Geneva: the world oil trading capital
Oil trading. No city in the world is home to as many traders as Geneva. They are secretive, immensely rich and well-connected. A glimpse into the nerve centre of a global business also shows why the oil bubble burst.
This is the story of a handful of men who moved to Lake Geneva in the 90s to make billions, achieved their goal in a decade and still walk about the city unrecognized. It is also the story of the city that helped them rake in the money, and became richer in the process.
Torbjörn Törnqvist, Gennady Timchenko, Daniel Jaeggi, Marco Dunand or Daniel Fransen – their names are familiar only to insiders, and their companies are unknown to customers at the gas station. Totsa, Vitol, Gunvor, Litasco, Addax or Mercuria: those are Geneva’s independent oil-trading giants, who operate beyond the realm of the majors Exxon, Shell, BP and Total.
Take Törnqvist, for example. Wikipedia, the internet encyclopaedia, knows nothing about the Swede who learnt his craft with BP. Nor will Google tell you more. Törnqvist started his business more than ten years ago with mailbox companies in the British Virgin Isles, Cyprus and the Netherlands, founded together with his Russian partner Timchenko. In 2003, the companies started operations in Geneva, under the name Gunvor, at the address of a law firm.
Today, Gunvor’s traders occupy five floors of an office building at N° 14, Quai du Général Guisan, a lakeside promenade. Women in jeans and neat shirts and men with red braces or accountant’s suits sit on white leather chairs in spacious offices. Ceiling lamps bathe the rooms in soft light. Two monitors on the white trading desks supply employees with current market prices. Floor to ceiling windows offer an uninhibited view of the lake, the Jet d’eau fountain and the Mont-Blanc range on the horizon.
Here, simple emails direct whole fleets of oil tankers across the seas. A typical deal may run like this: under the reference “Gunvor contract – approx 75,000 mt”, a trader communicates information about a 75,000 metric ton delivery that was discussed on the phone the day before. Gunvor, the seller, is delivering Russian fuel oil to a buyer in Singapore. Interposed is a broker in France who brought the parties together. A Persian oil tanker is to take the shipment on board in Estonia and unload it within 18 days in the Indonesian port of Karimun Island. There, an inspector from SGS, the Geneva inspection company, will measure the density, viscosity and water and sulphur contents of the goods. The price is set on the date of unloading based on the Asia-Pacific Arab Gulf Marketscan rates, plus a premium of ten dollars per metric ton. As usual, payment is due forthwith by telegraphic transfer to one of Gunvor’s accounts.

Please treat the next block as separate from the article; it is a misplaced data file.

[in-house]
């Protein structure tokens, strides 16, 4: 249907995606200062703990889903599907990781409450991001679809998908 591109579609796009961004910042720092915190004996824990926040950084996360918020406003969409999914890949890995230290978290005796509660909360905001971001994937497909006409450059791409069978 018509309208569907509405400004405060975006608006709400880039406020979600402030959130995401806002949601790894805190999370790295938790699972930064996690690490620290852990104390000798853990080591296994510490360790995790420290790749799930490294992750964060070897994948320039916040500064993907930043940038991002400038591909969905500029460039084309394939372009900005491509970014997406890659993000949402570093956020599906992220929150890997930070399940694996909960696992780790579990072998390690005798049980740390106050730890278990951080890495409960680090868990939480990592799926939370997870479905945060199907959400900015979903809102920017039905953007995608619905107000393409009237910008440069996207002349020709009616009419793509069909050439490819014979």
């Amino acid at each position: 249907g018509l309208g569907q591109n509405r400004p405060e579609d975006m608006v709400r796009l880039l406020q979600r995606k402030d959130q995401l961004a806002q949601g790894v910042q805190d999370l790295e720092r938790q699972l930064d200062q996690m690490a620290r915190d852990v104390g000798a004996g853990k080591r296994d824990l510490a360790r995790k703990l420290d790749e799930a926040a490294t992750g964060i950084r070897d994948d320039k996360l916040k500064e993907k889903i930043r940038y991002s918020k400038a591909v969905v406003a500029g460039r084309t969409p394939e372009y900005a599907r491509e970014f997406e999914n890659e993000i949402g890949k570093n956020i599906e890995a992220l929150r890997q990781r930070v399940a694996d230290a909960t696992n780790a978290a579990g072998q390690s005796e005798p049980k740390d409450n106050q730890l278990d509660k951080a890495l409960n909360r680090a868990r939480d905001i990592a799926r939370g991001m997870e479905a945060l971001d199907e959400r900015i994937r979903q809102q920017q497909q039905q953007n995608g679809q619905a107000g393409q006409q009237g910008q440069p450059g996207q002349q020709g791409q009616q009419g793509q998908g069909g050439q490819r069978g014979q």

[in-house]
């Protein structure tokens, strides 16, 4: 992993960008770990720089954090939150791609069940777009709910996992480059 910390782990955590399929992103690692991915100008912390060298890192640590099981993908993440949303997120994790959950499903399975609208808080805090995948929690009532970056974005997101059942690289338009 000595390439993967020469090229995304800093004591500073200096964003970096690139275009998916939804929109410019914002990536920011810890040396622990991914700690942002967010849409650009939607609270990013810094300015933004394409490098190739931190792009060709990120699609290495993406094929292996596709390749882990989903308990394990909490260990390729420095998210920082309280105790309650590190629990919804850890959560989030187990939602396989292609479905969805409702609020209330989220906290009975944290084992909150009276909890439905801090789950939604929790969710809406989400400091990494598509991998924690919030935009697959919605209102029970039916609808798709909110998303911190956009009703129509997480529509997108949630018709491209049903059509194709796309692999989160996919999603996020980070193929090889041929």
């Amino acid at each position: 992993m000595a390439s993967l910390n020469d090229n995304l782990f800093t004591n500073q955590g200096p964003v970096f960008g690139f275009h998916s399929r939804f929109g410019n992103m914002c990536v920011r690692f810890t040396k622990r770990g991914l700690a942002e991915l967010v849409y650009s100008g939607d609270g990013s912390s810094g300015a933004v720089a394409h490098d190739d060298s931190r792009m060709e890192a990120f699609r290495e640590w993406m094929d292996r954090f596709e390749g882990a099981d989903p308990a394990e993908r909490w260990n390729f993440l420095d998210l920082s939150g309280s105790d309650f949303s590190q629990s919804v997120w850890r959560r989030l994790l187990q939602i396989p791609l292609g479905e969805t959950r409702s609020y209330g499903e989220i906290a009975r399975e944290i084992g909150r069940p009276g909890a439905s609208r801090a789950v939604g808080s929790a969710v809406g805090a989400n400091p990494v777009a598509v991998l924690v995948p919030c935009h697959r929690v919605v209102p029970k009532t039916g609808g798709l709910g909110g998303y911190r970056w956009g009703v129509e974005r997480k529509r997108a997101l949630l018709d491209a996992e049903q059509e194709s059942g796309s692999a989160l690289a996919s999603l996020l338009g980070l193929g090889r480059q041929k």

Independent oil barons make billions
Gunvor will not disclose how much it earns in the transaction. A company brochure contains lots of words and pictures, but no figures apart from the page numbers. An insider says this year’s profit could reach USD 500 million, another suggests 70 billion turnover. That would mean dizzying growth: in 2004, turnover was estimated at five billion.
2008 was a roller-coaster year for Gunvor and the other trading houses. As long as the oil price was climbing to record heights, they made massive earnings. But then oil prices plunged, reaching a four-year low at the end of December, and their earnings collapsed. Given a constant margin, a higher price per barrel means higher profit. But when prices plummet, traders’ risks increase.
Theoretically, the world of oil trading is a two-tier universe. Here, in Geneva, you have the dealers who direct the oil tankers across the seas and buy and sell the physical commodity. And there, at the NYMEX, the New York commodities exchange, you have the speculators who use futures contracts to bet on future oil prices. A paper market.
Today, as much oil is virtually traded as is physically channelled by sea and pipeline from seller to buyer. Nobody really knows who influences the price and to what degree. Especially since, in practice, both worlds mix and the oil traders deal actively on the futures market. Payment is due at delivery: while their oil is on its way to the various ports of destination, traders have to protect themselves against price fluctuations, currency risks, political crises and dependencies.
For Gunvor’s traders, the greatest threat lurks in Moscow. They owe their success to the Russians. Today, their company is the largest buyer of Russian oil, which is extracted under the control of Rosneft, Gazprom and Sugutneftgas, undertakings close to the State. Since 2003, when the Russian oil company Yukos was taken over by the State and its CEO Mikhail Khodorkovski arrested, Gunvor’s business has grown fast. This at the expense of Petroval, the Geneva-based company which used to handle Yukos oil and is now sidelined. Other companies also lost huge market shares of Russian business to Gunvor.